Seeds must be harvested before they reach full maturity.  On our farm we mostly use the leaves.  They can be dried or added fresh to dishes.  The oil from allspice seeds is used for toothaches and as a digestive aide.  Fresh leaves are good for seasoning hot cider and some soups.



Dandelions (Taraxacum officinale) are the scourge of many a lawn perfectionist, and everyone who ever had a front yard will recognize the barbed leaves and cherubic yellow flowers. But don’t wipe them out with herbicides, just eat them! Dandelion leaves are a perfect, gourmet salad green when tossed with a light vinaigrette, and are packed with vitamin A, vitamin C, and beta carotene.


Parsley has been used as a source of certain vitamins and minerals. Parsley seed was used traditionally as a carminative to decrease flatulence and colic pain. The root was used as a diuretic and the juice to treat kidney ailments. Parsley oil also has been used to regulate menstrual flow in the treatment of amenorrhea and dysmenorrhea, and is purported to be an abortive. Bruised leaves have been used to treat tumors, insect bites, lice, skin parasites, and contusions. At one time, parsley tea was used to treat dysentery and gallstones. Other reported traditional uses include treatment of diseases of the prostate, liver, and spleen. Historically, parsley also has been used in the treatment of anemia, arthritis, and cancers, as an expectorant, antimicrobial, aphrodisiac, hypotensive, diuretic, and laxative.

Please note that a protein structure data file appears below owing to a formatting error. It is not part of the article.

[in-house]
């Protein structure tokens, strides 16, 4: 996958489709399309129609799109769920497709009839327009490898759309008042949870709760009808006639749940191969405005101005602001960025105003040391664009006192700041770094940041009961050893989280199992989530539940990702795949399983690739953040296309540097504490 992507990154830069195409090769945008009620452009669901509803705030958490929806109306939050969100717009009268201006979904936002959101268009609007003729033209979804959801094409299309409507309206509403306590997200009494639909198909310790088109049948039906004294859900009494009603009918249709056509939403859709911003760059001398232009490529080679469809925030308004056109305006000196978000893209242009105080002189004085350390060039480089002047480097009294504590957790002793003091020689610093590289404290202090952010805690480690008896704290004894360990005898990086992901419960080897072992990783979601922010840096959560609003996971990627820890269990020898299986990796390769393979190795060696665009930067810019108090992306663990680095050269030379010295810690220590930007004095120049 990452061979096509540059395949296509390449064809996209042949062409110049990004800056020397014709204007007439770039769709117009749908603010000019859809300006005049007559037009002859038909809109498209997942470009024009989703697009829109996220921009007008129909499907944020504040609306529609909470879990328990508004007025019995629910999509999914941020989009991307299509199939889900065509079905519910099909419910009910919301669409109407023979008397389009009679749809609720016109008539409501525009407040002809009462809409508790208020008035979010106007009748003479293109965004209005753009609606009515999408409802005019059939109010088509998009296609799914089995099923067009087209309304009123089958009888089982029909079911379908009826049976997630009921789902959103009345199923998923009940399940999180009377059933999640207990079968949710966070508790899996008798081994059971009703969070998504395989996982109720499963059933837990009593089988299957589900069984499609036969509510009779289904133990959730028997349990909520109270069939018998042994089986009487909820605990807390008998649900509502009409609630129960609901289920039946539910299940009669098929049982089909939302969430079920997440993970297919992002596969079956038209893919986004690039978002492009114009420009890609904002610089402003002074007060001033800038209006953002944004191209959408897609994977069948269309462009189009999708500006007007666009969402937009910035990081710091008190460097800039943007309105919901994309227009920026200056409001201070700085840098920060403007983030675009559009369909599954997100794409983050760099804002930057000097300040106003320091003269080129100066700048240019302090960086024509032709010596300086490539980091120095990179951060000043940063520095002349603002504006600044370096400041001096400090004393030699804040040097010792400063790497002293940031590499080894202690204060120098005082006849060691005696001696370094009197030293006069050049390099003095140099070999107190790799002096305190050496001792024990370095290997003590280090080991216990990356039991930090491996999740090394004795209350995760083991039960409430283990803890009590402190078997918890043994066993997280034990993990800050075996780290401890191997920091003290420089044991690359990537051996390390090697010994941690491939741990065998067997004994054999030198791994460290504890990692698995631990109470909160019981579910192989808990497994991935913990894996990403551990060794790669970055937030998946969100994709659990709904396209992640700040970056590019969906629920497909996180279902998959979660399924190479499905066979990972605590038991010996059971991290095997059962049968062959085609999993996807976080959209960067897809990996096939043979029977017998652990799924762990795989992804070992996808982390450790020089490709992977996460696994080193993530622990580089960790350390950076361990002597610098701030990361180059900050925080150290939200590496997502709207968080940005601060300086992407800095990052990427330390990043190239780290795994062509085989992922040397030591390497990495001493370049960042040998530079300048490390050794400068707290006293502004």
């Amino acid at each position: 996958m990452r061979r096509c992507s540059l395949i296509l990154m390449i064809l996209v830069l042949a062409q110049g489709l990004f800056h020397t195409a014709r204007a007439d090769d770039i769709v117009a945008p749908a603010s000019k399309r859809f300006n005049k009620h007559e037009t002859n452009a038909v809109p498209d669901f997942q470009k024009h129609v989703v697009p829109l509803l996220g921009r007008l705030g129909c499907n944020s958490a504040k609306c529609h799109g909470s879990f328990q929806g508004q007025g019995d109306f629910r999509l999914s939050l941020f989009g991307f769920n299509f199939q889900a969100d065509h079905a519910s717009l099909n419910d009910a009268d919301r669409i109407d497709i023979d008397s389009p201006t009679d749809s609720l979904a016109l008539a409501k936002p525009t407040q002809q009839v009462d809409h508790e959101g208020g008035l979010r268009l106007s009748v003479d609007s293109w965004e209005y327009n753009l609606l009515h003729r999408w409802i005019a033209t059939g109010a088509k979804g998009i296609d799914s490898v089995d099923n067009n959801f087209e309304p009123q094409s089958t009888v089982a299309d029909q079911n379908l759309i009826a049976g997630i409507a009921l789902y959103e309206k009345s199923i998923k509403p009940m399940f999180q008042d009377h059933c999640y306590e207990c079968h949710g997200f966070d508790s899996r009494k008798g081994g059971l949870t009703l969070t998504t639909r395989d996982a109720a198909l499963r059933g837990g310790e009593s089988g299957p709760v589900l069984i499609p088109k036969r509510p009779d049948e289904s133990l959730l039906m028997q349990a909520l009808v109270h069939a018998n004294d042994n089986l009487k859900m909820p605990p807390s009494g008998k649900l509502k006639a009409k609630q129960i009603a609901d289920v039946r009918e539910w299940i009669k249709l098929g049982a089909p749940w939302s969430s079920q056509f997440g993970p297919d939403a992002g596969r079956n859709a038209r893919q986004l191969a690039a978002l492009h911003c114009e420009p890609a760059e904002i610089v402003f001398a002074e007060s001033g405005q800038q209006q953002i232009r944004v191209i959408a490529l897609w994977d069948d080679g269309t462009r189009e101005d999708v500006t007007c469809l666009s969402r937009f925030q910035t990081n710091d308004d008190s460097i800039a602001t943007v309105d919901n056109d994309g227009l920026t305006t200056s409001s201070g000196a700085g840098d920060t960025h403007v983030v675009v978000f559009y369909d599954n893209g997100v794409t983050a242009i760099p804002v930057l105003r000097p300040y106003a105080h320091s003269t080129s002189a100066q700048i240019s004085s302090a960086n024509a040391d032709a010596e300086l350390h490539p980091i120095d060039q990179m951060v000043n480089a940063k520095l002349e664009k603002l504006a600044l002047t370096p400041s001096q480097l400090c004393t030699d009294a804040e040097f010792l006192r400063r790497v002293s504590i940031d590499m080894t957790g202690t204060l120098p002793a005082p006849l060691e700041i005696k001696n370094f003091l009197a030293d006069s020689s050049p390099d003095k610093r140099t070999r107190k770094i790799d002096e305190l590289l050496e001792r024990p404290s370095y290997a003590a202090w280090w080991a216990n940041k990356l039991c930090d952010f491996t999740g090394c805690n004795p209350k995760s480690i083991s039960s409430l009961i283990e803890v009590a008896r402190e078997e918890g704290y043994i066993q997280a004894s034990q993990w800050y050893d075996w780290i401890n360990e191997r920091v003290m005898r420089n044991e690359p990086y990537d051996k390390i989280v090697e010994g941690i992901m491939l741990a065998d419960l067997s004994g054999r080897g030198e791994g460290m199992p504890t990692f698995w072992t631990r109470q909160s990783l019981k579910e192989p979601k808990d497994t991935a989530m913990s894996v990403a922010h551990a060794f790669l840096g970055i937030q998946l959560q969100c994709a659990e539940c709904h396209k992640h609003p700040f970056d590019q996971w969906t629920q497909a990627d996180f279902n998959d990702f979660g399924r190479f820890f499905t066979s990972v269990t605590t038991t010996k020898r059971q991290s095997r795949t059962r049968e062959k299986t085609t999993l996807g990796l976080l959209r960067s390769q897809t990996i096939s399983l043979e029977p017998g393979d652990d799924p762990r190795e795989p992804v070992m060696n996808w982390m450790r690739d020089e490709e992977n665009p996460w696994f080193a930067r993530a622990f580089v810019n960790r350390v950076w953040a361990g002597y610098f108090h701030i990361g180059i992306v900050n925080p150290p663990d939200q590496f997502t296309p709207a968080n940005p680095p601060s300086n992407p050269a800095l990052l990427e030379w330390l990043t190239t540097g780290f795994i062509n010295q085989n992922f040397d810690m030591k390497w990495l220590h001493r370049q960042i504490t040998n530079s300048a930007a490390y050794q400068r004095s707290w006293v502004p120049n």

• In Egypt and Sudan, hibiscus is used to help maintain a normal body temperature, support heart health, and encourage fluid balance.*
• North Africans have used hibiscus internally for supporting upper respiratory health including the throat throat and also use it topically to support skin health
• In Europe, hibiscus has been employed to support upper respiratory health, alleviate occasional constipation, and promote proper circulation.* It is commonly used in combination with lemon balm and St John’s Wort for restlessness and occasional difficulty falling asleep.*